Tourism of today has developed into alternative tourism that pays more attention to quota, education, social-economic and environmentally friendly characteristics. This also touched on animal husbandry sector. But challenges are still encountered in this type of tourism, such as rights, veterinary welfare, social conflict, and environmental degradation.
“Currently, attractions that rely on animals are getting high interest. Practice on the field, however, is abusive that ignores the comfort and welfare of the animals, as well as physical sanction,” said professor from Faculty of Animal Sciences UGM, Prof. Budi Guntoro, S.Pt., M.Sc., Ph.D., IPM.
The issue was raised in his inaugural professorship remarks on Wednesday (20/9) at UGM Main Office, titled Participation of Local Community in Animal Based Tourism Development.
He explained animal based tourism as one type of alternative tourism that uses animals as tourism attractions makes the animal as the setting and object to get tourism experiences. This cover tour to farming sites, zoo, elephant show, bird singing, circus, etc. Many of the animals used in this tourism activities, said Budi, have been caught in the wild, and they will be displayed as entertainment, load carrier, or obejct for hunt, sports, competition, or dangerous attractions.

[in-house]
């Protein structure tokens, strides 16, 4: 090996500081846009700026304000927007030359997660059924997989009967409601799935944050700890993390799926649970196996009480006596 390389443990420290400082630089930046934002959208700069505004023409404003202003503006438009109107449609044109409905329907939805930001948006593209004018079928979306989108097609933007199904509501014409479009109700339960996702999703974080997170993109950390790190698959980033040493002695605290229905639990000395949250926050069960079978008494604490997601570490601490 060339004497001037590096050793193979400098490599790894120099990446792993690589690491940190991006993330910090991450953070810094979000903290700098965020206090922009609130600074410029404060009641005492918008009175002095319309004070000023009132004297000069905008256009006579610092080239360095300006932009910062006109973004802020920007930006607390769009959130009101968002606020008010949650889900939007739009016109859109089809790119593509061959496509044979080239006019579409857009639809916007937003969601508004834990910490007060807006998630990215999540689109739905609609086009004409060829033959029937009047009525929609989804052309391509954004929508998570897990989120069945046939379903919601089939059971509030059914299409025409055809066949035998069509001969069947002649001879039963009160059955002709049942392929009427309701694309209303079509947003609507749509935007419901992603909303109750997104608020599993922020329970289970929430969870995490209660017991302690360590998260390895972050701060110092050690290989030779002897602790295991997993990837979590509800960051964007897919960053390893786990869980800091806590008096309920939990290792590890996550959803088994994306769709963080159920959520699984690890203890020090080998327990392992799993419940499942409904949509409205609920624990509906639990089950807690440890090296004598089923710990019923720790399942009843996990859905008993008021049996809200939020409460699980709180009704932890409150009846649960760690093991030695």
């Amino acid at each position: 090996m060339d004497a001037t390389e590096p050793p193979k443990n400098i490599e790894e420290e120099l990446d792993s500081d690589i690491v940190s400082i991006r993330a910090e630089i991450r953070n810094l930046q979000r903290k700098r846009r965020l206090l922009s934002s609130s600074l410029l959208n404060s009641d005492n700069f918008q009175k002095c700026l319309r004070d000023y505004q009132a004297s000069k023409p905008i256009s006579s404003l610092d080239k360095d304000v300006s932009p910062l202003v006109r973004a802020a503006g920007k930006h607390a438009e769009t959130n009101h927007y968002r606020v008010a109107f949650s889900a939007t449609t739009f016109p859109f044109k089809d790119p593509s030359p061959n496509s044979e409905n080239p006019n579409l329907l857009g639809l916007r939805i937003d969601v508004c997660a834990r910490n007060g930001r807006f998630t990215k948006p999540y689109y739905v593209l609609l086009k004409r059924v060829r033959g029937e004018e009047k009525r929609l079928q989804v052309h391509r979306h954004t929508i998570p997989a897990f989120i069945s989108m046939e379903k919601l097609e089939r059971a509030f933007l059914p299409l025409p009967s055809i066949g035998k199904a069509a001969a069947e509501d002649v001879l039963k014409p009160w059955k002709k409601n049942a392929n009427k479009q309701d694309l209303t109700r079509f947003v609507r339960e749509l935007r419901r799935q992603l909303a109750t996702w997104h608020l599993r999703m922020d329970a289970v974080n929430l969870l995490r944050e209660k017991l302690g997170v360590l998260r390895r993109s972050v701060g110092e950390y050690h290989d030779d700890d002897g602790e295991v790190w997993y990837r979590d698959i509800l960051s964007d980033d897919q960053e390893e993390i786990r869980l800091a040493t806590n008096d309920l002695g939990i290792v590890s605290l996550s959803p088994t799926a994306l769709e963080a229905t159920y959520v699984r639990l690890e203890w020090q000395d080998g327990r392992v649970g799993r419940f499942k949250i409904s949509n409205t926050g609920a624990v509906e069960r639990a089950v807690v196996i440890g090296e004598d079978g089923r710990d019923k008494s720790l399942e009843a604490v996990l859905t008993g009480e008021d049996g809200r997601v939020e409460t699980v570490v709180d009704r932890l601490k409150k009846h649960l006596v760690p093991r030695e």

“There are around 550,000 wildlife that are abused due to irresponsible tourism attraction,” he cited resources.
Budi suggested scientists focusing on animal tourism and practitioners to take into account the moral and ethics when using the animal as tourism attraction, even just for personal entertainment. Some approaches of freedom for the veterinary welfare include the freedom of hunger, freedom of discomfort, and free from ilness or injury.
“The failure to provide one of these conditions will endanger the health of the animal,” said Budi.
To resolve the problem, local community participation and experts needs to be improved to develop good and sustainable tourism. He said animal based tourism has potential such as improving breeder’s income, improving interest in local cattle, and preserving animal germ plasms that will become extinct. Participation and cooperation, however, are needed between local government, business community, breeders, and individuals to promote tourism attraction as well as protecting existing resources.
“It’s time the government and society as well as animal experts to avoid all kinds of animal exploitations for the veterinary welfare,” said Budi Guntoro.